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Anat Cell Biol

Published online September 3, 2020

https://doi.org/10.5115/acb.19.181

Copyright © Korean Association of ANATOMISTS.

Tumor associated mast cells: biological roles and therapeutic applications

Shikha Saxena1 , Anil Singh2 , Priyanka Singh3

1Department of Oral Pathology, RUHS College of Dental Sciences (Government Dental College), Jaipur, Rajasthan, 2Department of Oral Pathology, Saraswati Dental College and Hospital, Lucknow, Uttar Pradesh, 3Department of Oral Pathology, Faculty of Dental Sciences, King George Medical University, Lucknow, Uttar Pradesh, India

Correspondence to:Shikha Saxena
Department of Oral Pathology, RUHS College of Dental Sciences (Government Dental College), Jaipur, Rajasthan 302017, India
E-mail: drshikhasaxena29@gmail.com

Received: August 16, 2019; Revised: July 17, 2020; Accepted: August 5, 2020

This is an Open Access article distributed under the terms of the Creative Commons Attribution Non-Commercial License (http://creativecommons.org/licenses/by-nc/4.0/) which permits unrestricted non-commercial use, distribution, and reproduction in any medium, provided the original work is properly cited.

Abstract

Mast cells (MCs) are immune cells of the myeloid lineage and are present in connective tissues throughout the body. The activation and degranulation of MCs significantly modulates many aspects of physiological and pathological conditions in various settings. Recent data have expanded the concept that inflammation is a critical component for tumor progression. Interestingly, three of the most aggressive human cancers, malignant melanoma, breast carcinoma and colorectal adenocarcinoma, are commonly associated with a marked host response comprising of various inflammatory cells, but especially MCs around the tumor periphery. A systematic review of the literature was performed based on the English titles listed in the PubMed, EBSCO, Cochrane, Science Direct, ISI web Science, and SciELO databases using the keywords. Abstracts and full-text articles were assessed. This review summarizes the current understanding of the role of MCs in tumor progression.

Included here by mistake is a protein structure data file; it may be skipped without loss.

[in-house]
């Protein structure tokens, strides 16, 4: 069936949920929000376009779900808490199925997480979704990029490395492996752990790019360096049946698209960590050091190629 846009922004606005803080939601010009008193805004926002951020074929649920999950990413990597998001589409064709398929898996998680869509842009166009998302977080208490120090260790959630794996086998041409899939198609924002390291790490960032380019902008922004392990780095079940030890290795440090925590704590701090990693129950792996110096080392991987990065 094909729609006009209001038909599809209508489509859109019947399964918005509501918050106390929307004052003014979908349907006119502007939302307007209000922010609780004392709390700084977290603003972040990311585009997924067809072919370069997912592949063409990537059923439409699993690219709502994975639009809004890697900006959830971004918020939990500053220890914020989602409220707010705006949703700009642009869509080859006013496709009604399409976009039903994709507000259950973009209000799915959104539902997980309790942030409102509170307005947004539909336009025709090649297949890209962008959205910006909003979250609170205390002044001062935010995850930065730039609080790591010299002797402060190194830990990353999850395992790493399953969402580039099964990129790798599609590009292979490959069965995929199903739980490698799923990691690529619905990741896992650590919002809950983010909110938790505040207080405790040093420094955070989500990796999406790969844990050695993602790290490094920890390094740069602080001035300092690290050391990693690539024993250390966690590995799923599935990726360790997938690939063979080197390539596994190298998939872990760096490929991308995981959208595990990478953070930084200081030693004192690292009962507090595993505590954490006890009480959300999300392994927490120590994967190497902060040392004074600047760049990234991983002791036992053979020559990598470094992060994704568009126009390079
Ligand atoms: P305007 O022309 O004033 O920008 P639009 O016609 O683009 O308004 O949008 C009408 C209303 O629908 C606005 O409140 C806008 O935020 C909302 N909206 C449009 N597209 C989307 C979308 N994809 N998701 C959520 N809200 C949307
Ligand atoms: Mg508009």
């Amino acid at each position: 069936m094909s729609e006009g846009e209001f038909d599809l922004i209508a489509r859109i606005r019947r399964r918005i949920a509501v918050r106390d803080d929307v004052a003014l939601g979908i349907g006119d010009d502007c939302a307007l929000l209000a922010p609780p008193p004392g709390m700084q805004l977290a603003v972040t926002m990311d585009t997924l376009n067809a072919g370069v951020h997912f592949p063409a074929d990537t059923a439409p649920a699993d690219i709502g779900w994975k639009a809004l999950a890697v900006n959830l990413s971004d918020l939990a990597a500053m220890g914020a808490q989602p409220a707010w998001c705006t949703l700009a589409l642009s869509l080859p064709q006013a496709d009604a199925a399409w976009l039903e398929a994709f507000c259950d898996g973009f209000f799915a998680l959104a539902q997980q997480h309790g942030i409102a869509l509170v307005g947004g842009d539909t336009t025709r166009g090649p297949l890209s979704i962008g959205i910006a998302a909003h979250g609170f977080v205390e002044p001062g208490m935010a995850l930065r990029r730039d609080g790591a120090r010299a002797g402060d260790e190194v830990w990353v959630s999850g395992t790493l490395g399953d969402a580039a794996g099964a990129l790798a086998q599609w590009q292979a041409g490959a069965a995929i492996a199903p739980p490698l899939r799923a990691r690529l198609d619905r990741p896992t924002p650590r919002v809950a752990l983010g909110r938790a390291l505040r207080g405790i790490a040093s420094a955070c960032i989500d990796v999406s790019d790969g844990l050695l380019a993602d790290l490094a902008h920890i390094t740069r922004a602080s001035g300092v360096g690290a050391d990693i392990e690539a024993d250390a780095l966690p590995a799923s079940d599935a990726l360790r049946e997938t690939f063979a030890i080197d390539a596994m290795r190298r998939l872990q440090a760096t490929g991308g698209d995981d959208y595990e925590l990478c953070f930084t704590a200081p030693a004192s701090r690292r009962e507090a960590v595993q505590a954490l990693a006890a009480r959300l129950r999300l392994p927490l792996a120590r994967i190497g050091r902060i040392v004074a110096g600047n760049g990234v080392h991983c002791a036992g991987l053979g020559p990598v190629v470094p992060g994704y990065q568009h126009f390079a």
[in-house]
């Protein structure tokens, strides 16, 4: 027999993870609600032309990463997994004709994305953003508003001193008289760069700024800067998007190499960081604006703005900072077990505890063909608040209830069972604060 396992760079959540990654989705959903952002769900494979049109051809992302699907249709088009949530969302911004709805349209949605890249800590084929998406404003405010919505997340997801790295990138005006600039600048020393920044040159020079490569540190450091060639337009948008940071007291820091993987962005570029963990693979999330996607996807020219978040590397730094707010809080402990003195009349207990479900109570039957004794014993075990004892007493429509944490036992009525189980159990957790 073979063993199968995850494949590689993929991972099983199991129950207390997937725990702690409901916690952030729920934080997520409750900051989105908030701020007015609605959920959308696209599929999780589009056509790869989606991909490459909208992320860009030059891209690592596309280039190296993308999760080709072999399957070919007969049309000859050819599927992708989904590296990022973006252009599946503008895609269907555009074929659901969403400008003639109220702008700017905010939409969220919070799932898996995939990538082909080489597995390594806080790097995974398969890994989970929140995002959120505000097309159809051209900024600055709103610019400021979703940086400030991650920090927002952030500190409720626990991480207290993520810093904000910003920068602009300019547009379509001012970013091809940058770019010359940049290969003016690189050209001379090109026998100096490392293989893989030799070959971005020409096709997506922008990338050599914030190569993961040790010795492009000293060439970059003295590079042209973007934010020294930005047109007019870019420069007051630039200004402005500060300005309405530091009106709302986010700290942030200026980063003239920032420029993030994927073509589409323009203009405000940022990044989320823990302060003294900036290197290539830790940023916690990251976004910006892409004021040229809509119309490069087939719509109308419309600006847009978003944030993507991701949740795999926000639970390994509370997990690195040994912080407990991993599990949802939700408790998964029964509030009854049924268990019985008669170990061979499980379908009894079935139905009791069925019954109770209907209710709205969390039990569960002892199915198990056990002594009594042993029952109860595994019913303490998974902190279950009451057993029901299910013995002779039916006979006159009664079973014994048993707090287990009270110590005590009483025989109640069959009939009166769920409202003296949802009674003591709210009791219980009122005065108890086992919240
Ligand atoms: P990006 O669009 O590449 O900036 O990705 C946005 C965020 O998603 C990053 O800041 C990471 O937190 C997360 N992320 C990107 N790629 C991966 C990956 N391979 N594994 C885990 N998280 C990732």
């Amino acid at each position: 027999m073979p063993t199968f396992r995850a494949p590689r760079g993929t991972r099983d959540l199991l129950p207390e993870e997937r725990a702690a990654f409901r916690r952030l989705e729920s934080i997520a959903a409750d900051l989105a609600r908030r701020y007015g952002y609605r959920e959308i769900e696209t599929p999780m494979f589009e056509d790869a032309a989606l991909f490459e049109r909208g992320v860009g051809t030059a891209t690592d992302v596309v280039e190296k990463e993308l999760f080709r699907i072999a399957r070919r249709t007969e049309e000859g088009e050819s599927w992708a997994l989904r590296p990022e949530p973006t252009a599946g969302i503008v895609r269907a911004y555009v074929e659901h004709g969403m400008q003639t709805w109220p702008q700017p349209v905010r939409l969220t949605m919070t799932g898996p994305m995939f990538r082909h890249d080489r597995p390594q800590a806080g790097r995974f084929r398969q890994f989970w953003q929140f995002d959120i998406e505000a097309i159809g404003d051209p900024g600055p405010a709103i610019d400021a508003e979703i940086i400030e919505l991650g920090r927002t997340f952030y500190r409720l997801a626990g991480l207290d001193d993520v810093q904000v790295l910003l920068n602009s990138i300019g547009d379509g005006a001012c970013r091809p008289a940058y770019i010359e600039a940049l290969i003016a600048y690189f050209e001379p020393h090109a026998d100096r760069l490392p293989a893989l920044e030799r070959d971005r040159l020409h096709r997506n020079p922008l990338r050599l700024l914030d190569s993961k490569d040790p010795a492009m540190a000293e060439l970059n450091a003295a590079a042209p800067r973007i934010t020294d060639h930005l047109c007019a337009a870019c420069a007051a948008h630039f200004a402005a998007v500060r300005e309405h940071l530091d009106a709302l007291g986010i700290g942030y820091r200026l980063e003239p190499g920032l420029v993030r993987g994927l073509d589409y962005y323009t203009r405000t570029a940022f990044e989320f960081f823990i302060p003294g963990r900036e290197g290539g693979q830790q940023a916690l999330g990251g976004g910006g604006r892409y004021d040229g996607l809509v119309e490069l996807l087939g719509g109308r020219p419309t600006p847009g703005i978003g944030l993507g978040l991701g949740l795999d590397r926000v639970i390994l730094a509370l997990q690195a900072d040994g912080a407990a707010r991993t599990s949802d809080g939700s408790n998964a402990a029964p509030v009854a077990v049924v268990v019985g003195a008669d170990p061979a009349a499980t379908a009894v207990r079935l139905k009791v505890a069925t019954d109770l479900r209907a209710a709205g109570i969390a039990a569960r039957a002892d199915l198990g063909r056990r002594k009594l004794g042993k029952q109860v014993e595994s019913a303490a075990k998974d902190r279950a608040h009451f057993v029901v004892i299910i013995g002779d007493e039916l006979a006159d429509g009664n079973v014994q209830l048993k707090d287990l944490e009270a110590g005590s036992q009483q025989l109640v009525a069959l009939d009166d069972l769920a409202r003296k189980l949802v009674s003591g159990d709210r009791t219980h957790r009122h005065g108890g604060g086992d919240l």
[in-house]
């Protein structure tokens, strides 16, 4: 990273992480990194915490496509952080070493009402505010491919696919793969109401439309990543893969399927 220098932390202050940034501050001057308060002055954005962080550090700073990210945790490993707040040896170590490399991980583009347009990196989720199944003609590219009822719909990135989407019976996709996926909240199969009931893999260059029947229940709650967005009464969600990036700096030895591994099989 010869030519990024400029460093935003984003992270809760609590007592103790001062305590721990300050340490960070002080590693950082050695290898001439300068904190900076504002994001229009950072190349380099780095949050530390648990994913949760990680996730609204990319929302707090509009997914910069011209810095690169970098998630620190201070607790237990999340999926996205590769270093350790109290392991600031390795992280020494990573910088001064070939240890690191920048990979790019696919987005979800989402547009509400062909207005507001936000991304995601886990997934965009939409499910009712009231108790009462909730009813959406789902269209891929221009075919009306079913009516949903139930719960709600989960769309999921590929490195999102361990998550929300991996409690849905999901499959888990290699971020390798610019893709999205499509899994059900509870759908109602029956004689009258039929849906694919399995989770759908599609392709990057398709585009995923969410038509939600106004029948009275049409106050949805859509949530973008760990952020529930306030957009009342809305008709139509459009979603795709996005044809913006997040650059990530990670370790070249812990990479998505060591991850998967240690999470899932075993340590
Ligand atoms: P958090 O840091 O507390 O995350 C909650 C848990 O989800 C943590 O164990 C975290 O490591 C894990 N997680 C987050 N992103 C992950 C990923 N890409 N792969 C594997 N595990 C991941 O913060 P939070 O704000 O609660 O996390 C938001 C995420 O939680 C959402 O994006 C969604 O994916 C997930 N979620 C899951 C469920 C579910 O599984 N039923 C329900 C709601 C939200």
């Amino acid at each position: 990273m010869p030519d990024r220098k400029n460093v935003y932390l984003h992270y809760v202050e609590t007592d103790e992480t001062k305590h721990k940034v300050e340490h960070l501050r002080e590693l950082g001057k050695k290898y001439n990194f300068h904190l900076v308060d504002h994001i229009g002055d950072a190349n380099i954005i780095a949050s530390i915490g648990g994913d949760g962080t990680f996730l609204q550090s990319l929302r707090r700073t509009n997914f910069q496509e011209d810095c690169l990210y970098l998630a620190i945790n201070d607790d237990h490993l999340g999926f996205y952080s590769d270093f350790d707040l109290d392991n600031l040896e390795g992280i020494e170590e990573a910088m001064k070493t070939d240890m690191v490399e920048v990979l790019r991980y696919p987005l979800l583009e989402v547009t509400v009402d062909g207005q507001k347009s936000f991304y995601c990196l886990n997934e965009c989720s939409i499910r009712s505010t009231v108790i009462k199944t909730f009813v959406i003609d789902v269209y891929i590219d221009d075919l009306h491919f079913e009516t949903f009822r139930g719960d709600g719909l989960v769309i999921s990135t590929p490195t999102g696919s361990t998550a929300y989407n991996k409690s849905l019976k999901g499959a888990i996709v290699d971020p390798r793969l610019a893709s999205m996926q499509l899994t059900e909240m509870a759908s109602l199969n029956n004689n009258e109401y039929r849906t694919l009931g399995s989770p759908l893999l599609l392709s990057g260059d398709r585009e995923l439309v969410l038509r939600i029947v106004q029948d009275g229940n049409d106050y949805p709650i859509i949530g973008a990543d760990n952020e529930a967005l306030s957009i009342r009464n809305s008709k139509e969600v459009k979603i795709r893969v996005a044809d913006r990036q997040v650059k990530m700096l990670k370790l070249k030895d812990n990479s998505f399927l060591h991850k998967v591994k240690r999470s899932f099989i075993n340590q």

Keywords: Mast cell activation, Development, Proliferation, Migration, Survival

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